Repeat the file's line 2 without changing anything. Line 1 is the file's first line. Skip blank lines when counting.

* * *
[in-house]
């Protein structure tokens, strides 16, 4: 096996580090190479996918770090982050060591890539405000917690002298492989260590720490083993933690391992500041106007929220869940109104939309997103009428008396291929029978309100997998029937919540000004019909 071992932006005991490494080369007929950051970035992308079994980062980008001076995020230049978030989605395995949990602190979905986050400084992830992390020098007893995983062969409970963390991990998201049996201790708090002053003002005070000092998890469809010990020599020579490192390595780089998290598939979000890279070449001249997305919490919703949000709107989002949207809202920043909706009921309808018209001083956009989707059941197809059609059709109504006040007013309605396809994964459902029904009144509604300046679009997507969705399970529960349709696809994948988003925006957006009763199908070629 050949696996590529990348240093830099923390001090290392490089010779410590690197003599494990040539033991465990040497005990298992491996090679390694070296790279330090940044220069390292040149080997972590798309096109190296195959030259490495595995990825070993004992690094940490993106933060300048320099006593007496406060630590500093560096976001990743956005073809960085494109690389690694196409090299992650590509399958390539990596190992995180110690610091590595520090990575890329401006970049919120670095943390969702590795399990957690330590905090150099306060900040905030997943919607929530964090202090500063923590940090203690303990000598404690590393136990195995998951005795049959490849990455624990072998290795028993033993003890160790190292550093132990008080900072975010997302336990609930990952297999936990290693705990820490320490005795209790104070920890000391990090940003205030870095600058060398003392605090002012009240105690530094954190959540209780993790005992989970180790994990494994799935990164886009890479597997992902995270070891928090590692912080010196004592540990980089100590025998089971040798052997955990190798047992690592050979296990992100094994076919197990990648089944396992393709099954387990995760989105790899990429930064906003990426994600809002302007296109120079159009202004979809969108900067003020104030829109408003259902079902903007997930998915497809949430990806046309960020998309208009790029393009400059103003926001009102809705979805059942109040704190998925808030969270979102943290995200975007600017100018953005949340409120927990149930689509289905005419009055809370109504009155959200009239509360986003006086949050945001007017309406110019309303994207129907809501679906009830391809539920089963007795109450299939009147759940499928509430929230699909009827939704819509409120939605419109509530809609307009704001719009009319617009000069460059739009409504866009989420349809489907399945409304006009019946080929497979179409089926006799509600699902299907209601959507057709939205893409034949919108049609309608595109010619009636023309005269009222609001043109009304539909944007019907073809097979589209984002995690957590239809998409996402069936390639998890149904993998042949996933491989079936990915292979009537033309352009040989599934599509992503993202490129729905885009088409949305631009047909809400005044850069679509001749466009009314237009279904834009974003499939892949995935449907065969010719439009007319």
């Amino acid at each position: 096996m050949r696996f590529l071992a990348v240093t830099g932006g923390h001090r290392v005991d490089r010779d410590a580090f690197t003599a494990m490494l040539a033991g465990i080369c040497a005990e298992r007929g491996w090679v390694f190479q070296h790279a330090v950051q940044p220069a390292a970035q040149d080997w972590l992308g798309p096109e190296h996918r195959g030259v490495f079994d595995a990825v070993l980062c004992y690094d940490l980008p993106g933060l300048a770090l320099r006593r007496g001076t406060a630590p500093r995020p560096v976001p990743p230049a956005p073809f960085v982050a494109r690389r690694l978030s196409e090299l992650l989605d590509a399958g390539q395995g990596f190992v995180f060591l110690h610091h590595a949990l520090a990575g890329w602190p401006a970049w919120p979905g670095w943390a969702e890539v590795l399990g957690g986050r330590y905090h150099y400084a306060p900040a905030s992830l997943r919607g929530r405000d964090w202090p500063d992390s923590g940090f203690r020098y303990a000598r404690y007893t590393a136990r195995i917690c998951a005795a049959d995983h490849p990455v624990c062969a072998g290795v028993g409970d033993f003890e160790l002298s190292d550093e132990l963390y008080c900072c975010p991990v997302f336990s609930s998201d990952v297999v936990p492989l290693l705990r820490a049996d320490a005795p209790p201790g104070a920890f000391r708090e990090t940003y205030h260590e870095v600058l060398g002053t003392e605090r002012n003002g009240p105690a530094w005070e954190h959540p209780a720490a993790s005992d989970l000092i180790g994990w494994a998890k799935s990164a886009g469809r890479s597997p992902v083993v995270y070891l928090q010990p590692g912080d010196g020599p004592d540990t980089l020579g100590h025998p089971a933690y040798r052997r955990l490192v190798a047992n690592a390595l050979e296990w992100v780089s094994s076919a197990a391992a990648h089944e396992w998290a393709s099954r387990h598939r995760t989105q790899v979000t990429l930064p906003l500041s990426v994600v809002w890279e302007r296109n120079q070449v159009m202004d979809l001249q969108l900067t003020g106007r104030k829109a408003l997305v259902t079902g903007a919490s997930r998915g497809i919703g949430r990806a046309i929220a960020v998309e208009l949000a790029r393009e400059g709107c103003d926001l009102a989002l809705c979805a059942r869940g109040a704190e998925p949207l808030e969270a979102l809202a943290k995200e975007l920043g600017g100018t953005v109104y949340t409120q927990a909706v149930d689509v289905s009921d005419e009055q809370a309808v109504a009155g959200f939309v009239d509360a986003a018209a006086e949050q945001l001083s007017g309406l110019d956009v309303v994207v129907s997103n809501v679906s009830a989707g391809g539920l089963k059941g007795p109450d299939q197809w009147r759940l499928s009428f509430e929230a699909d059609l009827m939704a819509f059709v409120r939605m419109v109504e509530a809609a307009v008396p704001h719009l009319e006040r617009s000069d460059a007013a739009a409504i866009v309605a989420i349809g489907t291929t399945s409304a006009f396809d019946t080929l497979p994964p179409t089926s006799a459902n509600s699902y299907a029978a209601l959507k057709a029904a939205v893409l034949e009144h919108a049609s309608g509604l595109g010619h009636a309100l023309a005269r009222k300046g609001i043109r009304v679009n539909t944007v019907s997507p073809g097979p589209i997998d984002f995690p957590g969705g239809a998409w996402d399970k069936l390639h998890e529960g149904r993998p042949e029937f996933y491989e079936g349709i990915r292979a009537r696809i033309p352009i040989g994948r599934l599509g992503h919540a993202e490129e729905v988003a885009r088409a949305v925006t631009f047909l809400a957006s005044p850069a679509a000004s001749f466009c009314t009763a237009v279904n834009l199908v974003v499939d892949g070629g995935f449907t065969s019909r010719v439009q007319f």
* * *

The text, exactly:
């Protein structure tokens, strides 16, 4: 096996580090190479996918770090982050060591890539405000917690002298492989260590720490083993933690391992500041106007929220869940109104939309997103009428008396291929029978309100997998029937919540000004019909 071992932006005991490494080369007929950051970035992308079994980062980008001076995020230049978030989605395995949990602190979905986050400084992830992390020098007893995983062969409970963390991990998201049996201790708090002053003002005070000092998890469809010990020599020579490192390595780089998290598939979000890279070449001249997305919490919703949000709107989002949207809202920043909706009921309808018209001083956009989707059941197809059609059709109504006040007013309605396809994964459902029904009144509604300046679009997507969705399970529960349709696809994948988003925006957006009763199908070629 050949696996590529990348240093830099923390001090290392490089010779410590690197003599494990040539033991465990040497005990298992491996090679390694070296790279330090940044220069390292040149080997972590798309096109190296195959030259490495595995990825070993004992690094940490993106933060300048320099006593007496406060630590500093560096976001990743956005073809960085494109690389690694196409090299992650590509399958390539990596190992995180110690610091590595520090990575890329401006970049919120670095943390969702590795399990957690330590905090150099306060900040905030997943919607929530964090202090500063923590940090203690303990000598404690590393136990195995998951005795049959490849990455624990072998290795028993033993003890160790190292550093132990008080900072975010997302336990609930990952297999936990290693705990820490320490005795209790104070920890000391990090940003205030870095600058060398003392605090002012009240105690530094954190959540209780993790005992989970180790994990494994799935990164886009890479597997992902995270070891928090590692912080010196004592540990980089100590025998089971040798052997955990190798047992690592050979296990992100094994076919197990990648089944396992393709099954387990995760989105790899990429930064906003990426994600809002302007296109120079159009202004979809969108900067003020104030829109408003259902079902903007997930998915497809949430990806046309960020998309208009790029393009400059103003926001009102809705979805059942109040704190998925808030969270979102943290995200975007600017100018953005949340409120927990149930689509289905005419009055809370109504009155959200009239509360986003006086949050945001007017309406110019309303994207129907809501679906009830391809539920089963007795109450299939009147759940499928509430929230699909009827939704819509409120939605419109509530809609307009704001719009009319617009000069460059739009409504866009989420349809489907399945409304006009019946080929497979179409089926006799509600699902299907209601959507057709939205893409034949919108049609309608595109010619009636023309005269009222609001043109009304539909944007019907073809097979589209984002995690957590239809998409996402069936390639998890149904993998042949996933491989079936990915292979009537033309352009040989599934599509992503993202490129729905885009088409949305631009047909809400005044850069679509001749466009009314237009279904834009974003499939892949995935449907065969010719439009007319």